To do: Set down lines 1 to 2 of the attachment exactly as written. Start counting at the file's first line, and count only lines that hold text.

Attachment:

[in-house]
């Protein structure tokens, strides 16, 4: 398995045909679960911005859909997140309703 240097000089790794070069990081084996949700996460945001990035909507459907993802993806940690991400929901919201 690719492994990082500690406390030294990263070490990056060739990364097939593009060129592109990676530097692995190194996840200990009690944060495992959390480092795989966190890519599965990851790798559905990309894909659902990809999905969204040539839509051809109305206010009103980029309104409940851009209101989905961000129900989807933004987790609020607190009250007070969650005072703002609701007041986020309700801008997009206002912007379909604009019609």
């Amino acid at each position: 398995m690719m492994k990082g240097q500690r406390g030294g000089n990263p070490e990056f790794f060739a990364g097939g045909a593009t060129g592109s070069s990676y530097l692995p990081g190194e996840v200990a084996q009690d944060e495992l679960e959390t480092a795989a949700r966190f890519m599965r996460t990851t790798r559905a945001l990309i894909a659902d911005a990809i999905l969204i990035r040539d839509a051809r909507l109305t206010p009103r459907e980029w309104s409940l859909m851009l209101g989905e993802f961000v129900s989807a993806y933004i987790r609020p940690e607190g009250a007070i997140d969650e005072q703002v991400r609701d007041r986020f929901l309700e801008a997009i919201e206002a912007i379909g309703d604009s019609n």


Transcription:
[in-house]
């Protein structure tokens, strides 16, 4: 398995045909679960911005859909997140309703 240097000089790794070069990081084996949700996460945001990035909507459907993802993806940690991400929901919201 690719492994990082500690406390030294990263070490990056060739990364097939593009060129592109990676530097692995190194996840200990009690944060495992959390480092795989966190890519599965990851790798559905990309894909659902990809999905969204040539839509051809109305206010009103980029309104409940851009209101989905961000129900989807933004987790609020607190009250007070969650005072703002609701007041986020309700801008997009206002912007379909604009019609």